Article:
In another addition to our Oscars Lookback, we will be featuring a movie that took home an impressive, SIX awards at the 88th annual Academy Awards in 2016 making it most awarded movie that night. Mad Max: Fury Road swept the technical categories Best Costume Design, Best Production Design, Best Film Editing, Best Sound Editing, Best Sound Mixing and of course, Best Makeup and Hairstyling.
This action film starring Charlize Theron and Tom Hardy is set in a post-apocalyptic world as established in the Mad Max franchise which started in 1979. It follows a female warrior, Furiosa on her adventure to find her homeland, all the while helping a group of women enslaved by a tyrannical ruler and finding an unruly alliance with a man of few words and former captive, Max Rockatansky.
Best Makeup and Hairstyling winners, Lesley Vanderwalt, Elka Wardega, and Damian Martin had the challenge of creating looks that fit the dystopian, futuristic wasteland world that director George Miller had envisioned. In order to do this, Vanderwalt and the team watched the first three movies in the franchise as research and to figure out a way to incorporate the old Mad Max aesthetic to today’s modern standards. Vanderwalt also mentioned to Allure magazine that she looked “at oil fields in Angola, the workers of Salgado, the rubbish heaps in the Philippines, and other bleak environments” along with ”African tribal and Indian religious festivals and Polynesian and Maori scarification” for further research in understanding the characters.
“We looked at the background each character came from—what they did with their days, weeks, and months in that toxic environment and what position they held. George and Nico [Lathouris] had written backstories on all the characters, which was a great help”
– Lesley Vanderwalt on where she found inspiration for the film’s makeup during an interview with Allure
Filmed in Namibia, South Africa, Vanderwalt said that the weather was one of the biggest challenges during production. The desert’s fluctuating weather conditions from frosty early morning and nights to scorching sandstorms in the afternoon challenged wig durability and made prosthetics appliances rub off during stunt sequences due to sweat.
Vanderwalt however, also credited the weather conditions in making the world and characters come to life. When referring to the Five Wives, Vanderwalt understood the gritty nature that the film had to be and didn’t want them to look too editorial. Opting for a “no-makeup makeup” for these characters, Vanderwalt used the natural conditions of the weather to accentuate the looks using dust and dirt as a bit of contour to shape the face and stippling sweat for glow creating an unearthly post apocalyptic beauty.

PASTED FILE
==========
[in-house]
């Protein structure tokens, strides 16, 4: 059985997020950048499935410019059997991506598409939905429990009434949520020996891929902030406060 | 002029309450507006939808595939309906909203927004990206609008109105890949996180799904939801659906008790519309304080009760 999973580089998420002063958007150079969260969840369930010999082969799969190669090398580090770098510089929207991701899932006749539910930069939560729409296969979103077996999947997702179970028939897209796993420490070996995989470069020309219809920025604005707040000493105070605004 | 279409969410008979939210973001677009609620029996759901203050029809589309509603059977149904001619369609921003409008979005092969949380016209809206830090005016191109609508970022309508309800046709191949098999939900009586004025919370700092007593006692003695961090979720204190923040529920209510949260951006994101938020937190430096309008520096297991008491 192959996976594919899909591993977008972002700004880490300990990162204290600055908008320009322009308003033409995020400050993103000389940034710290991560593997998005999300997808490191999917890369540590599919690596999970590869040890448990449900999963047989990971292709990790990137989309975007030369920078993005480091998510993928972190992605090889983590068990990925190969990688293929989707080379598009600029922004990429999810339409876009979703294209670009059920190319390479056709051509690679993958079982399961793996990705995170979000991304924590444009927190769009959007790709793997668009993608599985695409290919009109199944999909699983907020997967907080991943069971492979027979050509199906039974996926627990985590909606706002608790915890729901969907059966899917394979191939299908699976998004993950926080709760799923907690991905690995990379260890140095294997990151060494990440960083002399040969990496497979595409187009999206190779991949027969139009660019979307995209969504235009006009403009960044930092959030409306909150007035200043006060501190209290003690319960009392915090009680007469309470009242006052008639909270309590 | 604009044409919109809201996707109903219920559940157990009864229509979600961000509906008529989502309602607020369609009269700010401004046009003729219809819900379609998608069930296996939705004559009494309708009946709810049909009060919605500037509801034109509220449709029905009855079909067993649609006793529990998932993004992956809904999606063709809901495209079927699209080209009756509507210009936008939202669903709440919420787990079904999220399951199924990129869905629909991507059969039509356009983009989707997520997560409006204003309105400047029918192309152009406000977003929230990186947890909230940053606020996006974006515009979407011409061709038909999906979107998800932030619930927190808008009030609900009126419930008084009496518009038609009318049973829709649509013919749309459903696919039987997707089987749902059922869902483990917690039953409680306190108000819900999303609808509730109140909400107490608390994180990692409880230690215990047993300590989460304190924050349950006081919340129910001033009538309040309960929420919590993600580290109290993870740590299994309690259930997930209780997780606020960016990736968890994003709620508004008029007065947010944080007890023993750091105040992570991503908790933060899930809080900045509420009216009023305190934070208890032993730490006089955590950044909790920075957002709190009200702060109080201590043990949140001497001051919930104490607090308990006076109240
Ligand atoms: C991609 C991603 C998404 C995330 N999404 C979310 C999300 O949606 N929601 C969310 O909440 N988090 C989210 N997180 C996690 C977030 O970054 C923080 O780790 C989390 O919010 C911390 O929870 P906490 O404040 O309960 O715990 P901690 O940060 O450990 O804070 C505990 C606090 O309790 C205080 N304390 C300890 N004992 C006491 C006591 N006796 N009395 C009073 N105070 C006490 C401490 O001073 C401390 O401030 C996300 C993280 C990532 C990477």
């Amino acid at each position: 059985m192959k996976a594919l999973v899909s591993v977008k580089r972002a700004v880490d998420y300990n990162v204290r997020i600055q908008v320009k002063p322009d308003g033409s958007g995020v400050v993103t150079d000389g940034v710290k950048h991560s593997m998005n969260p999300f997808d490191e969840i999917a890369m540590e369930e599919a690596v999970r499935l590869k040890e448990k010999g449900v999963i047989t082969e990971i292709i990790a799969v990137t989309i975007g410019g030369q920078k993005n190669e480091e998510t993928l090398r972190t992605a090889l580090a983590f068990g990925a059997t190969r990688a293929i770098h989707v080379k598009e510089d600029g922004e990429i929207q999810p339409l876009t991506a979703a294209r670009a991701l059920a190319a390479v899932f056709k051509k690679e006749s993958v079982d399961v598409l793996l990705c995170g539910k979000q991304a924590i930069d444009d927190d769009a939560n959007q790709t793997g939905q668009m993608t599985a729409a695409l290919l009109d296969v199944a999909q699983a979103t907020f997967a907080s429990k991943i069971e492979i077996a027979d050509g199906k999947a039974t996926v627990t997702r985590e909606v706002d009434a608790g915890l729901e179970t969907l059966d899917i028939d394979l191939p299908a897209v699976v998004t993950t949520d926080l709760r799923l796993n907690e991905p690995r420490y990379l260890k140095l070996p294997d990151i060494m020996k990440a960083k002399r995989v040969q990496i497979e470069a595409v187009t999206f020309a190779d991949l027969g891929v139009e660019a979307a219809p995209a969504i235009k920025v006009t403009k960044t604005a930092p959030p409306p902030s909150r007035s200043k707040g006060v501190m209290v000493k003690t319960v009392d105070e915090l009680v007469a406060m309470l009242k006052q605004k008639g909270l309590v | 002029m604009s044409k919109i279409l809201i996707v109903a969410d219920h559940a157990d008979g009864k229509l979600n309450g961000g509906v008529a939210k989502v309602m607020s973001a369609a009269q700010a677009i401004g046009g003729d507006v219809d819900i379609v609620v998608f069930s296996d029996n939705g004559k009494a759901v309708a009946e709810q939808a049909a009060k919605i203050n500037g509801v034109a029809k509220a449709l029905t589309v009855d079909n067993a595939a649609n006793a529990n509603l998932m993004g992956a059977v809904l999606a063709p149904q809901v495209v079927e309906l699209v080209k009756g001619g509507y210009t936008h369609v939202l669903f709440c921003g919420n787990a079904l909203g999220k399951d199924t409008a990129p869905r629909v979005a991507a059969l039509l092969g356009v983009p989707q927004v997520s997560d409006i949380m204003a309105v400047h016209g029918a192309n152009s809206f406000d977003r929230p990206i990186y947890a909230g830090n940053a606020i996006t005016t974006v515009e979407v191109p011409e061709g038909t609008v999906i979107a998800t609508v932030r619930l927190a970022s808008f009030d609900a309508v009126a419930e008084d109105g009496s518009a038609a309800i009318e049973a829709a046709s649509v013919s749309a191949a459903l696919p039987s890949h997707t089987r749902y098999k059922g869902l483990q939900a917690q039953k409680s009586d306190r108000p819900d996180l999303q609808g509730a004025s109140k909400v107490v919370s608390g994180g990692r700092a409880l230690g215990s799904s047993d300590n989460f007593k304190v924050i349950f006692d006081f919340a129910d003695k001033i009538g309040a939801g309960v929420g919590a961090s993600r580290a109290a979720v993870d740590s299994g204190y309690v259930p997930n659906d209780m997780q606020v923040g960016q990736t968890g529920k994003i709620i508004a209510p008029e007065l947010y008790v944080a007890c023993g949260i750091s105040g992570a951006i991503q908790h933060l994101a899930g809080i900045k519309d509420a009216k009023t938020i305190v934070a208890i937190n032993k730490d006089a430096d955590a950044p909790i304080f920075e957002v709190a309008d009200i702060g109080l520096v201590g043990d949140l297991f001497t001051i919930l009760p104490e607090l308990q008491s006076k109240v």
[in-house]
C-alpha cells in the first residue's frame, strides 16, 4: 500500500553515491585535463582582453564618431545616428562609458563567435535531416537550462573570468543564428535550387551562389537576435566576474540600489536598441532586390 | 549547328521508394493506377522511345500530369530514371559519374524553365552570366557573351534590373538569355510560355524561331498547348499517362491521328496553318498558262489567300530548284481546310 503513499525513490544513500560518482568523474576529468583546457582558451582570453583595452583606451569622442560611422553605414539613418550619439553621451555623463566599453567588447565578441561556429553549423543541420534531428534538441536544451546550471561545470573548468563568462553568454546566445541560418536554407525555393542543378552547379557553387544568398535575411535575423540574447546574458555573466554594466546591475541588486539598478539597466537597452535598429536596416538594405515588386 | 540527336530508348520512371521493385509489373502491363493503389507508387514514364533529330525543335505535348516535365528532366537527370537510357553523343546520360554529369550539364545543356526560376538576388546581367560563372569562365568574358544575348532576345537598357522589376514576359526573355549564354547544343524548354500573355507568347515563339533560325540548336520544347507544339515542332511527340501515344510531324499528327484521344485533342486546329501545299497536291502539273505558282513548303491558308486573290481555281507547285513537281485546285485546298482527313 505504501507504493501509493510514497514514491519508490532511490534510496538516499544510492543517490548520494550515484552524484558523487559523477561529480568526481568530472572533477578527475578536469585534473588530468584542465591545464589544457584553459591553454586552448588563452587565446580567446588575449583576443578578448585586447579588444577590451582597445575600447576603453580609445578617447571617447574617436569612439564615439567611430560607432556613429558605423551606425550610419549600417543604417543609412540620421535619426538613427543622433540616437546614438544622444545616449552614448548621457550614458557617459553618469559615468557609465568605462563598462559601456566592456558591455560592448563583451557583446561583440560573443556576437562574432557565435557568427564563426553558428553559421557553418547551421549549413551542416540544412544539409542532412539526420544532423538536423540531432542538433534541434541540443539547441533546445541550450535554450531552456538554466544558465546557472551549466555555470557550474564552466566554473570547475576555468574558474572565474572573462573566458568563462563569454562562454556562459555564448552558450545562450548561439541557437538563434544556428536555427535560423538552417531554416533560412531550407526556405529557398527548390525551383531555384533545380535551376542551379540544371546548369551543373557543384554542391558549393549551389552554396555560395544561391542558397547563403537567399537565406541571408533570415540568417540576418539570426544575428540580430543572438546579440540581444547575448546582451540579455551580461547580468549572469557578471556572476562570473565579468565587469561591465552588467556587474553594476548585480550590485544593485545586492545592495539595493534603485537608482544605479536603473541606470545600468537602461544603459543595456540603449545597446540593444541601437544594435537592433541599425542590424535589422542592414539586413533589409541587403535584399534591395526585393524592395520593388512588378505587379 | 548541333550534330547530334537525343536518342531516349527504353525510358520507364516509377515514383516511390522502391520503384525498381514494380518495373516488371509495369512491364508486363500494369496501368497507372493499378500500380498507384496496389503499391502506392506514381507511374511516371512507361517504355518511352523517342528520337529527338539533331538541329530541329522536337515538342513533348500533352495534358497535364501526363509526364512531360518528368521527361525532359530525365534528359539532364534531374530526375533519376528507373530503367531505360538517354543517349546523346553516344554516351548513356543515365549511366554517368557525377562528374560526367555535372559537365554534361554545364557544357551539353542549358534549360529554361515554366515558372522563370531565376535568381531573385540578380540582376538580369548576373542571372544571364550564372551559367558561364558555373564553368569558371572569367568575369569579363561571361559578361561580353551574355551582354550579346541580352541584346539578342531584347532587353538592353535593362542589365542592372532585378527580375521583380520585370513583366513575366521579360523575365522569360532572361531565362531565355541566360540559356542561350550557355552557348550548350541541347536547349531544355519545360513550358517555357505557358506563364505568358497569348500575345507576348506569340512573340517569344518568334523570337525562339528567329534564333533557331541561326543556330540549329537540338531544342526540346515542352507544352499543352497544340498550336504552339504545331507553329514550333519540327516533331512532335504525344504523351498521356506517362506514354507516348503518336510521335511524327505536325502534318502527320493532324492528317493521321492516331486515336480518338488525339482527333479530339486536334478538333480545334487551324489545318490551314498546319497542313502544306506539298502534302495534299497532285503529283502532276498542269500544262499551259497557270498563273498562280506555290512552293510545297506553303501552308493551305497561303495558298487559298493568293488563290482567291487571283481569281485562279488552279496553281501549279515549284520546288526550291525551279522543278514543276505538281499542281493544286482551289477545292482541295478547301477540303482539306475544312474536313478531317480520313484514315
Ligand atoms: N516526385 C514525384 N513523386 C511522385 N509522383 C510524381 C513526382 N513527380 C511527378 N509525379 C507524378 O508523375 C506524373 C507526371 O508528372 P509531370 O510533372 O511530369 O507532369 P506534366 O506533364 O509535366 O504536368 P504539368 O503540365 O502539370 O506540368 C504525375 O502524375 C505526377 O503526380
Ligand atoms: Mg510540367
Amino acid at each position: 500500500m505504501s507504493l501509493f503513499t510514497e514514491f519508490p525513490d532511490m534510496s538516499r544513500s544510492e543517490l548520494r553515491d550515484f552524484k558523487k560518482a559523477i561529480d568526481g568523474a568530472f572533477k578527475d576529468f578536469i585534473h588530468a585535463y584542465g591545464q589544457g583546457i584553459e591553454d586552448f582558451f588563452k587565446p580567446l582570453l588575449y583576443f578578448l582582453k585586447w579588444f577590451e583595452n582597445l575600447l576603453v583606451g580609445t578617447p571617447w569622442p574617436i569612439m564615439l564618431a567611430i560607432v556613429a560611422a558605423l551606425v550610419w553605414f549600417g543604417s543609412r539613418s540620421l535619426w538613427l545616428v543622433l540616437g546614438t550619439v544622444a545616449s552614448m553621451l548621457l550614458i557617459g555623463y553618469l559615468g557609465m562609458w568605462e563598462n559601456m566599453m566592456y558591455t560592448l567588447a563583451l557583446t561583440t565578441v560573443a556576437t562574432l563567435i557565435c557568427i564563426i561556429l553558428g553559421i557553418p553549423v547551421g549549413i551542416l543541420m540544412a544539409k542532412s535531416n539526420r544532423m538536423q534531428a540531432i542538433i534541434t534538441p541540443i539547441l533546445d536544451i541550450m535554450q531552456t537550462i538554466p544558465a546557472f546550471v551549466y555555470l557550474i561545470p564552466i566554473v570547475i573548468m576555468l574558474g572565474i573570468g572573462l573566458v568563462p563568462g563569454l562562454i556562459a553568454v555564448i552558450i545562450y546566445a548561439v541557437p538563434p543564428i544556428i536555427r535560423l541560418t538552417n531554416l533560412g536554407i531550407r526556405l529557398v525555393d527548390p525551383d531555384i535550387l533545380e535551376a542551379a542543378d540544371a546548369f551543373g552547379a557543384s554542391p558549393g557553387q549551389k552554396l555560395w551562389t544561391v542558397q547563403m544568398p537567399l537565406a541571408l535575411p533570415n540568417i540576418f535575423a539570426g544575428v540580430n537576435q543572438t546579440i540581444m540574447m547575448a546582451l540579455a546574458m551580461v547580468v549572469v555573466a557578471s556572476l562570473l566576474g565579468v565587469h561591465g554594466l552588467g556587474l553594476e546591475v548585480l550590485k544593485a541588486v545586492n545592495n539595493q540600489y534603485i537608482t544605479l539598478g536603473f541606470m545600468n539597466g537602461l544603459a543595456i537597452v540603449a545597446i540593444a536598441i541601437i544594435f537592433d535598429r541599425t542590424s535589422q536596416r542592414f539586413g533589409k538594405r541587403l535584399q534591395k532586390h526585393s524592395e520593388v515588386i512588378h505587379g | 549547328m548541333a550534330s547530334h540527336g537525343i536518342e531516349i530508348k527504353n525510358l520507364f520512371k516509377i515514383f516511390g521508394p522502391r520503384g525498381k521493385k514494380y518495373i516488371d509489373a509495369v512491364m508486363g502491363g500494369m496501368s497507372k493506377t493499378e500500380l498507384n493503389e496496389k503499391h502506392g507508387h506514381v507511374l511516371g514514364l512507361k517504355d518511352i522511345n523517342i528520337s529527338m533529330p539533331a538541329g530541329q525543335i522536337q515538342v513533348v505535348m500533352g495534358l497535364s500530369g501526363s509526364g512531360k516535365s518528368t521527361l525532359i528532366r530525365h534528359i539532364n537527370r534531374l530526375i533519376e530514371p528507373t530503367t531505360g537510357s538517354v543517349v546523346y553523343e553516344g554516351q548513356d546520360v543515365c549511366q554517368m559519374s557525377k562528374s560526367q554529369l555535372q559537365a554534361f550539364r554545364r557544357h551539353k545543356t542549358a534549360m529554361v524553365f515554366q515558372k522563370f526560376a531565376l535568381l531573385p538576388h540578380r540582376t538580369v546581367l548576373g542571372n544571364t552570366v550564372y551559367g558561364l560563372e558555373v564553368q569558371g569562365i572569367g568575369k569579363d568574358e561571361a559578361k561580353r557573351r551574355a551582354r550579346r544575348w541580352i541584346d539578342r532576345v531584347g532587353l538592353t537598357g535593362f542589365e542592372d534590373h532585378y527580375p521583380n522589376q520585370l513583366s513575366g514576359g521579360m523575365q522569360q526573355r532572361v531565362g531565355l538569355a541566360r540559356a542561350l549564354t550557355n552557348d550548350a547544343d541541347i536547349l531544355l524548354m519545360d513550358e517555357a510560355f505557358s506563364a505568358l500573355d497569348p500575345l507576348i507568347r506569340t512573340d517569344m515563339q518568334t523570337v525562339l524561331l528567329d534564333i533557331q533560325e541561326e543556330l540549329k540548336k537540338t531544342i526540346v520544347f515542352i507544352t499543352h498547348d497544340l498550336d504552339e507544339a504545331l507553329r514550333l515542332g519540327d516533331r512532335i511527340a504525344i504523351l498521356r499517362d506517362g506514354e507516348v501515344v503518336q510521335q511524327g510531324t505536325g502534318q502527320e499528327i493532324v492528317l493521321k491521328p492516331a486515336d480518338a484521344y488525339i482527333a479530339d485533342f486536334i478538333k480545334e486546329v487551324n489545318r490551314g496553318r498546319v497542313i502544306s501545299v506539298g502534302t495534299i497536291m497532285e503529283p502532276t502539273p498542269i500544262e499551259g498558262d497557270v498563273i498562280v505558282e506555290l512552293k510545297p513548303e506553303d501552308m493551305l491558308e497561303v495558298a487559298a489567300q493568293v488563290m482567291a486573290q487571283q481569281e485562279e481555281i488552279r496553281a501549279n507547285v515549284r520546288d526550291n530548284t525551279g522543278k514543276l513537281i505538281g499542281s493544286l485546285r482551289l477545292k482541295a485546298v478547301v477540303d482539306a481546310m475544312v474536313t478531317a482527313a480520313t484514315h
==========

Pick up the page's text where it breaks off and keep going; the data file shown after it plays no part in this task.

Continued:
“When you work with dirt, you use it almost as a shader, sculpting the face with it a bit. You don’t purposefully do it, or it looks very fake. You do a little spot here, or smudge there. Artfully applied dirt, we call it.”
– Lesley Vanderwalt on using natural conditions such as weather to help create dimensions in makeup during an interview with Vogue
The use of more traditional makeup for the Five Wives was intentional. In an interview with Vogue, Vanderwalt said she created these women to appear almost like a mirage in a bleak and desolate world, giving off a sense of fantasy and desire. The movie uses makeup to differentiate the tribes and the alignment of the characters. Protagonist Furiosa, for example, wanted to be respected by the men in this world and therefore had to eliminate feminine features such as Theron’s blonde hair and donning black war-painted eyes almost vigilante-like mask to showcase her heroism in wanting to free the Five Wives.
On the other hand, the antagonists like Immortan Joe and the People Eater had various scars, sores and were dressed up in metal and chains to represent their disturbing and evil nature. Other characters from the War Boys like and Nux along with Miss Giddy had spent 3 to 6 hours in the makeup chair for intricate tattoo and scarring application. The actress for Miss Giddy was revealed to have slept in the makeup the night prior to make the process faster. The film used prosthetics and tattoos to showcase the bleak and toxic environment these characters had lived in and the variety of injuries and diseases they would have had to endure.
Mad Max: Fury Road’s Oscar sweep for the technical categories is a good demonstration of how important world building is in a production. It shows how a unified vision and good team work can elevate a production into something great. For next week’s Oscar throwback feature, we will be showcasing a movie that proves it’s not easy being green.